As the fight against the so-called Islamic State approaches its endgame, the United States seems to be stumbling its way up the escalation ladder in Syria. Repeated U.S. airstrikes against Syrian forces and allied militias in southeastern Syria had already caused alarm that the U.S. might be drawn deeper into the country’s civil war. The downing of a Syrian warplane by a U.S. fighter jet over the weekend punctuated those concerns.
In response, Russia announced it would suspend the use of a communication channel to “deconflict” air operations over Syria—that is, avoid unintended confrontations between Russian and American jets—although the U.S. reported it was still active. Moscow also declared that all planes of the U.S.-led coalition flying west of the Euphrates River would be considered hostile and potential targets. News reports yesterday that a Russian fighter jet buzzed a U.S. reconnaissance plane over the Baltic Sea, coming within five feet of it, underscore the risk of a broader conflict, whether through miscalculation or accidental incidents.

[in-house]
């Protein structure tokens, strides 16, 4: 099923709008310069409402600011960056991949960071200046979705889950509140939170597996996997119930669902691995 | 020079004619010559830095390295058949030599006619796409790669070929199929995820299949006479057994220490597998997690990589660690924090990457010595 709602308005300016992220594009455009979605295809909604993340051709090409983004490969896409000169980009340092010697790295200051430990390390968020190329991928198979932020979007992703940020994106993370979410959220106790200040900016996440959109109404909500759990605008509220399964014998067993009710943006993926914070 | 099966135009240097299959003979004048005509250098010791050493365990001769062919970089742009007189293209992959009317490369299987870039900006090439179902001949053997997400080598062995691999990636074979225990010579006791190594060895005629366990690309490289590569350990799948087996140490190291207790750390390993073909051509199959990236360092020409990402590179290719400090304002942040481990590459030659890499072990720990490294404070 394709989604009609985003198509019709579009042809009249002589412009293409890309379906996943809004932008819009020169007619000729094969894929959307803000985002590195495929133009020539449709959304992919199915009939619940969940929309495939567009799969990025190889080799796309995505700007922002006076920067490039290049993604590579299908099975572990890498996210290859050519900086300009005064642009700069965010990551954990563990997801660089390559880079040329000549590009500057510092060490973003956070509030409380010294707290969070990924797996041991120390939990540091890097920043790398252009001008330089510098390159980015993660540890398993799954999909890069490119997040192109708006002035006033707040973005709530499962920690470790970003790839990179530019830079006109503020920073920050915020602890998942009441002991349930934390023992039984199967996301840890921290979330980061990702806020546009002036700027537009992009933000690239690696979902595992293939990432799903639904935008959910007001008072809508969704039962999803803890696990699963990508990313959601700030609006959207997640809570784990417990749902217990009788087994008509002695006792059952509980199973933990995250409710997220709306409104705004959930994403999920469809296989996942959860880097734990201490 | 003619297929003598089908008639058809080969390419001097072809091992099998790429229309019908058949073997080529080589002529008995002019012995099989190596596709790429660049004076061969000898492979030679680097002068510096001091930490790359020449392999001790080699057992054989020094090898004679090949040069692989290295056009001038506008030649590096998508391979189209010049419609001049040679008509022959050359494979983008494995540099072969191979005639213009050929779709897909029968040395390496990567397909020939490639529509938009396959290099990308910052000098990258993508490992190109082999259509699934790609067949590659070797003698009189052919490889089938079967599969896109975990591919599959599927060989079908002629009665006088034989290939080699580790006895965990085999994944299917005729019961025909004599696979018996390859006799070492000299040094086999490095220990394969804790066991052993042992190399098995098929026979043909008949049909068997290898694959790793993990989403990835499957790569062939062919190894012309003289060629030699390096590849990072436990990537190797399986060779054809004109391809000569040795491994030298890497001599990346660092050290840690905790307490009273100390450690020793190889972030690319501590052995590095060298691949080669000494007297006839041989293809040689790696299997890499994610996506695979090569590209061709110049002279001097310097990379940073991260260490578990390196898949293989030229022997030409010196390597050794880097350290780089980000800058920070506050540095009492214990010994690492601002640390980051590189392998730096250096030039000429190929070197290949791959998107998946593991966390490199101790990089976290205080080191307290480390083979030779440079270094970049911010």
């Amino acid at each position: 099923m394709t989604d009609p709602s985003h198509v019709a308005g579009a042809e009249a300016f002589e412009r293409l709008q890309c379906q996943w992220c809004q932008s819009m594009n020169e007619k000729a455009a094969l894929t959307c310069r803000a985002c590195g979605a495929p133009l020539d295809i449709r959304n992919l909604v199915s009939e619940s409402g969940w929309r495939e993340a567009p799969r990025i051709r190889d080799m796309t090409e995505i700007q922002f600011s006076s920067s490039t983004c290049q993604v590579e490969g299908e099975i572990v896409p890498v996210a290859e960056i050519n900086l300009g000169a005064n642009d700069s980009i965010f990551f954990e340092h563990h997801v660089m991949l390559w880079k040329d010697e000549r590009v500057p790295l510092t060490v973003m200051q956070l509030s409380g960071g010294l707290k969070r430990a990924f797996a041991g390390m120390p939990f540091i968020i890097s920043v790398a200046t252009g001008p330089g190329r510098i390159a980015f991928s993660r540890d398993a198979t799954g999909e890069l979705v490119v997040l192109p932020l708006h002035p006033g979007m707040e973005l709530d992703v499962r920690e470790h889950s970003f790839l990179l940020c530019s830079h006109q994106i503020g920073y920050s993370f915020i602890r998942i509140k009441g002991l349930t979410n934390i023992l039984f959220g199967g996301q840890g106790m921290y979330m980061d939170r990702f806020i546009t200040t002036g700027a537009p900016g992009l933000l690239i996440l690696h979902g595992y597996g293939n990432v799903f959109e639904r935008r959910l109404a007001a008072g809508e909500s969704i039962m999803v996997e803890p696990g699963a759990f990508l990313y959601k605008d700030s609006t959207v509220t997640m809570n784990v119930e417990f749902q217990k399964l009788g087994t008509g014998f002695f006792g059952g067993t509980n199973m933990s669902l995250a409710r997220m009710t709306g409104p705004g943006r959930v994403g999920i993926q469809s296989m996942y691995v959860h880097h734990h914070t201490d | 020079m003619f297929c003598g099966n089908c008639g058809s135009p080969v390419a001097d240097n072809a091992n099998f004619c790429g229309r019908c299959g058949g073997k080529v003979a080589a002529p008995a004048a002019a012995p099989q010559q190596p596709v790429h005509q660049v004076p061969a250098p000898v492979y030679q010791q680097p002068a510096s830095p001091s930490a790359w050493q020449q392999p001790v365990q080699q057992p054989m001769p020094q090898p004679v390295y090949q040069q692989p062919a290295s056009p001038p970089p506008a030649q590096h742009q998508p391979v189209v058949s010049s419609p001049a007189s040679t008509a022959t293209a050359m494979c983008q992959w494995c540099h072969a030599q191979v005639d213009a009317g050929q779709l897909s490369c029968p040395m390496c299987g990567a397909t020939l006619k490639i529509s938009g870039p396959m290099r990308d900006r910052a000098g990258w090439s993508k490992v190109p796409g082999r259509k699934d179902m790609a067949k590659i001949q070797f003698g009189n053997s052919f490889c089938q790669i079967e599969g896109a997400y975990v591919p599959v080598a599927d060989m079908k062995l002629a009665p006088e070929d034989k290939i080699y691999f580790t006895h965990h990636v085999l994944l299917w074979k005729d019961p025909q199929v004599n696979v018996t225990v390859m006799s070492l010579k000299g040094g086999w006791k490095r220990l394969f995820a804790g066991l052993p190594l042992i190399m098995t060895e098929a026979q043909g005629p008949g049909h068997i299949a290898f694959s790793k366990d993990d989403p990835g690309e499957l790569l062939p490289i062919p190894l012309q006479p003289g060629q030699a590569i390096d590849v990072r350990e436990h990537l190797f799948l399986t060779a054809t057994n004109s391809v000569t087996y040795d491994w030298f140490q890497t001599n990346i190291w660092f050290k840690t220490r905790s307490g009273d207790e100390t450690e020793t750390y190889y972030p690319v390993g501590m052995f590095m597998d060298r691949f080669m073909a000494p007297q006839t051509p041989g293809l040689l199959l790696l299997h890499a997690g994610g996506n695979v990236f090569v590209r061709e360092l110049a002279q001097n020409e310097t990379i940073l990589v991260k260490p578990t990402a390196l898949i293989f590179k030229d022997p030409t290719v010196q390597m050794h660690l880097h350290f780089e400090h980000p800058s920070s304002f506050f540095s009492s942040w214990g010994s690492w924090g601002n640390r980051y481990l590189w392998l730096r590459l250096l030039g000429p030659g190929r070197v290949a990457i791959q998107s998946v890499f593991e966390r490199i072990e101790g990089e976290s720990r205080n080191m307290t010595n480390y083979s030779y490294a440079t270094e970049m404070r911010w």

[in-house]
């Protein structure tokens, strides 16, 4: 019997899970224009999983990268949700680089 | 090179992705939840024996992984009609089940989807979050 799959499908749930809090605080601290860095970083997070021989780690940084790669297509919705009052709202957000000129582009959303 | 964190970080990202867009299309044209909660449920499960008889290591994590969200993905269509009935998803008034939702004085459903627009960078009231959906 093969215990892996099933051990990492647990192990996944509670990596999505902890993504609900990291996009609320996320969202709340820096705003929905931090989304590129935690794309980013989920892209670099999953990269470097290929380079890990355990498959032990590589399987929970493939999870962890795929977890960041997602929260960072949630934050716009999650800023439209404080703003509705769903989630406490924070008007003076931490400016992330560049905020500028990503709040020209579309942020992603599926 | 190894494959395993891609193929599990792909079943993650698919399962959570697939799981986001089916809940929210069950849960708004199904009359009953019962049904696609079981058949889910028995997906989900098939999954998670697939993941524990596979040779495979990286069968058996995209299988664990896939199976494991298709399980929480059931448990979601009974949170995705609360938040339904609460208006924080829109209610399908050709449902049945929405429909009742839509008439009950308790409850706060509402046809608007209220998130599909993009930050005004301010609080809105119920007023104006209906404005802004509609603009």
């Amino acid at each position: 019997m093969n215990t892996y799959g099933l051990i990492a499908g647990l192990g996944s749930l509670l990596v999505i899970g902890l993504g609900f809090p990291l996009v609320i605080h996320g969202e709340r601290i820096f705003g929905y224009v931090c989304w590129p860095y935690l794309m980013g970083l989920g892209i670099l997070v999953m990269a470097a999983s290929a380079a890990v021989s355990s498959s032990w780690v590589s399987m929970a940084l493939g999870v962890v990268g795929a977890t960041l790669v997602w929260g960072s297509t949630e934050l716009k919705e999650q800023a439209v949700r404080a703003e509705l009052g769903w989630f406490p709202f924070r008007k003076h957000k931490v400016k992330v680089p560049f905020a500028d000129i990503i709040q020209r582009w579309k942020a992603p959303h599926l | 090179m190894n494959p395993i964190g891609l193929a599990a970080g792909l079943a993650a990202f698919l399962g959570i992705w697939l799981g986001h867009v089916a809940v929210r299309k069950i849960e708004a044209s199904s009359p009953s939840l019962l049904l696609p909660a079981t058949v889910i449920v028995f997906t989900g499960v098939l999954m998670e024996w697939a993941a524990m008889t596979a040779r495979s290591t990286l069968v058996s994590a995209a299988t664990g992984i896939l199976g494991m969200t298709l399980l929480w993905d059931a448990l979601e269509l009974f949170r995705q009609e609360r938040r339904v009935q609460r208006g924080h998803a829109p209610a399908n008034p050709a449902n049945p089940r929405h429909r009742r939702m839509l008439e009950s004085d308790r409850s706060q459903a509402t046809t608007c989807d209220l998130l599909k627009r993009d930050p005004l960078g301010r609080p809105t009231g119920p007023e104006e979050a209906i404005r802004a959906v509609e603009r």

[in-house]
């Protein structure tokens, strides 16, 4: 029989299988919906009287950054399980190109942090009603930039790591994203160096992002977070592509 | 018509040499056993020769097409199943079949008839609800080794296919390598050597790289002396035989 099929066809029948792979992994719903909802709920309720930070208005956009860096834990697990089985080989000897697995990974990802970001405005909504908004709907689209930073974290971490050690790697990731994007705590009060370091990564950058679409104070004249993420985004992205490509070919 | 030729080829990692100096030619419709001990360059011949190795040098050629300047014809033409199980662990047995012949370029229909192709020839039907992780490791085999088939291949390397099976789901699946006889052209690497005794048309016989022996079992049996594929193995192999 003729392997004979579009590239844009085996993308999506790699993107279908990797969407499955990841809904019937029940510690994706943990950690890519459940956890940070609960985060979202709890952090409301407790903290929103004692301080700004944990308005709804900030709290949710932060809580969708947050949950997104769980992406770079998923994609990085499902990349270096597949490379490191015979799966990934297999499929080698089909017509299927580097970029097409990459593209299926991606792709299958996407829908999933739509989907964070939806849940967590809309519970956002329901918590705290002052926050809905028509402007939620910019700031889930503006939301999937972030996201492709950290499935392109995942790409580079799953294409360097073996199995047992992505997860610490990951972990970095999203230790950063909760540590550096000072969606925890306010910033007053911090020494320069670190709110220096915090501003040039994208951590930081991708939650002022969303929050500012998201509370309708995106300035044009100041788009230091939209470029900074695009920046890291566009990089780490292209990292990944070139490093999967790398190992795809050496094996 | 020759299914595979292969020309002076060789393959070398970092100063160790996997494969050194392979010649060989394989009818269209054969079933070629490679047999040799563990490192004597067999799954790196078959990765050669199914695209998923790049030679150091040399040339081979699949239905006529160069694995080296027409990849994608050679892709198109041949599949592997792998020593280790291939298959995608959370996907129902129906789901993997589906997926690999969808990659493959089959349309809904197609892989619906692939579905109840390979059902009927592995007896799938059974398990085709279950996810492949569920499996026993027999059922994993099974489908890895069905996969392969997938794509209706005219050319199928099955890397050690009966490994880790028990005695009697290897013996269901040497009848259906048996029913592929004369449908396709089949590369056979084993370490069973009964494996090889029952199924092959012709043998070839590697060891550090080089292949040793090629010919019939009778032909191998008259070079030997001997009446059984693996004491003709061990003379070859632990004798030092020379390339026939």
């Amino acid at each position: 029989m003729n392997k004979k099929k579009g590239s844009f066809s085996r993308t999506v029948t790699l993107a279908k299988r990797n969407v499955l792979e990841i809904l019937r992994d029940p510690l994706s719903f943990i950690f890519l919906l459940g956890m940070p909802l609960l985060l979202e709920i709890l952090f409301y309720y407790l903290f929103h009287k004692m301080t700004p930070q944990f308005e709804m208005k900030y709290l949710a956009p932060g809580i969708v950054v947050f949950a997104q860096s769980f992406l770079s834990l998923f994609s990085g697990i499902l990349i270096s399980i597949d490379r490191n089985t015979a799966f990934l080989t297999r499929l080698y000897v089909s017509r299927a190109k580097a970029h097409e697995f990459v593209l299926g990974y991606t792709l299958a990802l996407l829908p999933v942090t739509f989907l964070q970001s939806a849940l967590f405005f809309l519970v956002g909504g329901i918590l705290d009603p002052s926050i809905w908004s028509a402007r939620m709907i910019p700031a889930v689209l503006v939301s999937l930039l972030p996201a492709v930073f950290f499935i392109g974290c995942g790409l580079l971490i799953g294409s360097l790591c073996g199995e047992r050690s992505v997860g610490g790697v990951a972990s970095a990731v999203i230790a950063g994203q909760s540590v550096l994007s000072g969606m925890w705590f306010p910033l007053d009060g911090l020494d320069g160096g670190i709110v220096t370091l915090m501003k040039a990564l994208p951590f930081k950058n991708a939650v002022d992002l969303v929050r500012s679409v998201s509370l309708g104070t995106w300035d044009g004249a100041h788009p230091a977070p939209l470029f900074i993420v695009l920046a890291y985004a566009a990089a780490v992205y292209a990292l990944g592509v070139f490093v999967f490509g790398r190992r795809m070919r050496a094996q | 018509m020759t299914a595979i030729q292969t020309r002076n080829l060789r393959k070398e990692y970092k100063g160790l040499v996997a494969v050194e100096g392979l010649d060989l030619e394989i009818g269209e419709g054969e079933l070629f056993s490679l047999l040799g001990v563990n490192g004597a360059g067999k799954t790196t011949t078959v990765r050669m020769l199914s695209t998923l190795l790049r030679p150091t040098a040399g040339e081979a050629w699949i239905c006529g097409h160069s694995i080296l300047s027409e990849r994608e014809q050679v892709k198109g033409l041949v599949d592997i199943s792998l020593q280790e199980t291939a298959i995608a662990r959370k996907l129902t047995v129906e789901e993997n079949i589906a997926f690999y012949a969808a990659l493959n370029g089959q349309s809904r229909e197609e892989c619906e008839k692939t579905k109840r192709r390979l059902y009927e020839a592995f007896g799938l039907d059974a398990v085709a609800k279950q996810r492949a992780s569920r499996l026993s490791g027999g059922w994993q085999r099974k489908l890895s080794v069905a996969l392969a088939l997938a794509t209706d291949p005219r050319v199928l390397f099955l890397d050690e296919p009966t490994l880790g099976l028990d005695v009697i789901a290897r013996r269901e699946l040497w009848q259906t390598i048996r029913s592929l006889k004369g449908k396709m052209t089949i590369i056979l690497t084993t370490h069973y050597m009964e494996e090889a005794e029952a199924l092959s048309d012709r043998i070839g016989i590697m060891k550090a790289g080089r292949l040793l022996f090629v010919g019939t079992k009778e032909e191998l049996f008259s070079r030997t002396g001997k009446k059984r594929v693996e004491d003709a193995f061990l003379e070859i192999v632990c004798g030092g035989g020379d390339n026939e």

Making the developments more troubling still, no strategic vision seems to be guiding U.S. operational decisions in Syria, to say nothing of relations with Moscow. Washington has veered from an overly sclerotic approach to one of chaotic improvisation. As a result, the U.S. is likely to be overtaken by events in the battle for post-ISIS Syria.